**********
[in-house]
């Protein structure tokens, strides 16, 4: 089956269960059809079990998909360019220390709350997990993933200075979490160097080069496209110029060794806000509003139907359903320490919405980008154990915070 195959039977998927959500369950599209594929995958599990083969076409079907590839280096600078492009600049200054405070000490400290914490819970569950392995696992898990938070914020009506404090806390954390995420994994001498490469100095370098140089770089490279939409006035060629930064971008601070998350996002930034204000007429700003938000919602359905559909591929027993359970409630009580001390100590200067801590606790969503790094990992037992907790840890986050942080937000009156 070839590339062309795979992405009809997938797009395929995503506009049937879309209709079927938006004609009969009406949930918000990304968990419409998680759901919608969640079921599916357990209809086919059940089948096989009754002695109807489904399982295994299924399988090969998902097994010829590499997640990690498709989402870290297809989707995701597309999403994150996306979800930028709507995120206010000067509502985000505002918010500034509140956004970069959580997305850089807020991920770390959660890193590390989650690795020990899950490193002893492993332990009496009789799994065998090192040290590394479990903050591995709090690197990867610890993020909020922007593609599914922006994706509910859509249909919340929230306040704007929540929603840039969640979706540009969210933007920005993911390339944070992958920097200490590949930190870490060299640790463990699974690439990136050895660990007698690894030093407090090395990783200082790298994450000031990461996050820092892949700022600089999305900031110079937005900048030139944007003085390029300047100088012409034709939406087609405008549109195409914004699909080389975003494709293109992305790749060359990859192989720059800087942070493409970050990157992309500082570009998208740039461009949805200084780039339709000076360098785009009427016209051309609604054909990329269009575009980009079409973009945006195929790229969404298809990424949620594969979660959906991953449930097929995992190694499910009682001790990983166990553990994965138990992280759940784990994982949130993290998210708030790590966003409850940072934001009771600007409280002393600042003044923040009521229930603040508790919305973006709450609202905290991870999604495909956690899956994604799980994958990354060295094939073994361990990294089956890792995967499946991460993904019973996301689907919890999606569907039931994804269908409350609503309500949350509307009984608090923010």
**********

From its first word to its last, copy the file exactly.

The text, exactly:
[in-house]
């Protein structure tokens, strides 16, 4: 089956269960059809079990998909360019220390709350997990993933200075979490160097080069496209110029060794806000509003139907359903320490919405980008154990915070 195959039977998927959500369950599209594929995958599990083969076409079907590839280096600078492009600049200054405070000490400290914490819970569950392995696992898990938070914020009506404090806390954390995420994994001498490469100095370098140089770089490279939409006035060629930064971008601070998350996002930034204000007429700003938000919602359905559909591929027993359970409630009580001390100590200067801590606790969503790094990992037992907790840890986050942080937000009156 070839590339062309795979992405009809997938797009395929995503506009049937879309209709079927938006004609009969009406949930918000990304968990419409998680759901919608969640079921599916357990209809086919059940089948096989009754002695109807489904399982295994299924399988090969998902097994010829590499997640990690498709989402870290297809989707995701597309999403994150996306979800930028709507995120206010000067509502985000505002918010500034509140956004970069959580997305850089807020991920770390959660890193590390989650690795020990899950490193002893492993332990009496009789799994065998090192040290590394479990903050591995709090690197990867610890993020909020922007593609599914922006994706509910859509249909919340929230306040704007929540929603840039969640979706540009969210933007920005993911390339944070992958920097200490590949930190870490060299640790463990699974690439990136050895660990007698690894030093407090090395990783200082790298994450000031990461996050820092892949700022600089999305900031110079937005900048030139944007003085390029300047100088012409034709939406087609405008549109195409914004699909080389975003494709293109992305790749060359990859192989720059800087942070493409970050990157992309500082570009998208740039461009949805200084780039339709000076360098785009009427016209051309609604054909990329269009575009980009079409973009945006195929790229969404298809990424949620594969979660959906991953449930097929995992190694499910009682001790990983166990553990994965138990992280759940784990994982949130993290998210708030790590966003409850940072934001009771600007409280002393600042003044923040009521229930603040508790919305973006709450609202905290991870999604495909956690899956994604799980994958990354060295094939073994361990990294089956890792995967499946991460993904019973996301689907919890999606569907039931994804269908409350609503309500949350509307009984608090923010």